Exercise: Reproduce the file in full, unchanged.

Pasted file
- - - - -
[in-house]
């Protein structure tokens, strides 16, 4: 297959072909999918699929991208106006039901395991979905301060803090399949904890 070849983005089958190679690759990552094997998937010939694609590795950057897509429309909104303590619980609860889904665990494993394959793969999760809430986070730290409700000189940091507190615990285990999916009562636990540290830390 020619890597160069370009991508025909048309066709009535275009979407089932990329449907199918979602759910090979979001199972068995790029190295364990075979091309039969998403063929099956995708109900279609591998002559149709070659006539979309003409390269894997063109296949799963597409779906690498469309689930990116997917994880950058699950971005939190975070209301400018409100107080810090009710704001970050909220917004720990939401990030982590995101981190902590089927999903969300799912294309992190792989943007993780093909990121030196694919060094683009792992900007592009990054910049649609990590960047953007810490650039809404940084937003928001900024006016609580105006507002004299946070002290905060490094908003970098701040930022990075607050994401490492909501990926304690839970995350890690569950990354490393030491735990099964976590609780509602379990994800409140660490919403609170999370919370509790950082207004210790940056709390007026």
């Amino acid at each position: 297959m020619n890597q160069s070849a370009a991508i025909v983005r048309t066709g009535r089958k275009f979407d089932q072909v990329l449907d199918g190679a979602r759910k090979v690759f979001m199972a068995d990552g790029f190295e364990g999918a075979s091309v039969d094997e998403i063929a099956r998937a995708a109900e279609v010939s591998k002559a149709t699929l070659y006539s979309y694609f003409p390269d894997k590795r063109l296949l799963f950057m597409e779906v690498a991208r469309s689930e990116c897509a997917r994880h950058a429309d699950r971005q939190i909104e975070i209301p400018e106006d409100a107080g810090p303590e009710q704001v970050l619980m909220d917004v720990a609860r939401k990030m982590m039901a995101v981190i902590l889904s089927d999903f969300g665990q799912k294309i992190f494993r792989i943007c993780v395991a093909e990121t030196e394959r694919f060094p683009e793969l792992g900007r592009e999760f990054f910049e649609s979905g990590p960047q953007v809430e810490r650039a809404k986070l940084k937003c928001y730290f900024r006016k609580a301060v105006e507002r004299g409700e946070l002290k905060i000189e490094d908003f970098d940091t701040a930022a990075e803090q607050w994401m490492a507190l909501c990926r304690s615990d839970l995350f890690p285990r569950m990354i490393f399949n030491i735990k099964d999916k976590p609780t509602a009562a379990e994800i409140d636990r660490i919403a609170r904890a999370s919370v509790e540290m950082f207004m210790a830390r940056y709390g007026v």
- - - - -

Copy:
[in-house]
């Protein structure tokens, strides 16, 4: 297959072909999918699929991208106006039901395991979905301060803090399949904890 070849983005089958190679690759990552094997998937010939694609590795950057897509429309909104303590619980609860889904665990494993394959793969999760809430986070730290409700000189940091507190615990285990999916009562636990540290830390 020619890597160069370009991508025909048309066709009535275009979407089932990329449907199918979602759910090979979001199972068995790029190295364990075979091309039969998403063929099956995708109900279609591998002559149709070659006539979309003409390269894997063109296949799963597409779906690498469309689930990116997917994880950058699950971005939190975070209301400018409100107080810090009710704001970050909220917004720990939401990030982590995101981190902590089927999903969300799912294309992190792989943007993780093909990121030196694919060094683009792992900007592009990054910049649609990590960047953007810490650039809404940084937003928001900024006016609580105006507002004299946070002290905060490094908003970098701040930022990075607050994401490492909501990926304690839970995350890690569950990354490393030491735990099964976590609780509602379990994800409140660490919403609170999370919370509790950082207004210790940056709390007026």
């Amino acid at each position: 297959m020619n890597q160069s070849a370009a991508i025909v983005r048309t066709g009535r089958k275009f979407d089932q072909v990329l449907d199918g190679a979602r759910k090979v690759f979001m199972a068995d990552g790029f190295e364990g999918a075979s091309v039969d094997e998403i063929a099956r998937a995708a109900e279609v010939s591998k002559a149709t699929l070659y006539s979309y694609f003409p390269d894997k590795r063109l296949l799963f950057m597409e779906v690498a991208r469309s689930e990116c897509a997917r994880h950058a429309d699950r971005q939190i909104e975070i209301p400018e106006d409100a107080g810090p303590e009710q704001v970050l619980m909220d917004v720990a609860r939401k990030m982590m039901a995101v981190i902590l889904s089927d999903f969300g665990q799912k294309i992190f494993r792989i943007c993780v395991a093909e990121t030196e394959r694919f060094p683009e793969l792992g900007r592009e999760f990054f910049e649609s979905g990590p960047q953007v809430e810490r650039a809404k986070l940084k937003c928001y730290f900024r006016k609580a301060v105006e507002r004299g409700e946070l002290k905060i000189e490094d908003f970098d940091t701040a930022a990075e803090q607050w994401m490492a507190l909501c990926r304690s615990d839970l995350f890690p285990r569950m990354i490393f399949n030491i735990k099964d999916k976590p609780t509602a009562a379990e994800i409140d636990r660490i919403a609170r904890a999370s919370v509790e540290m950082f207004m210790a830390r940056y709390g007026v």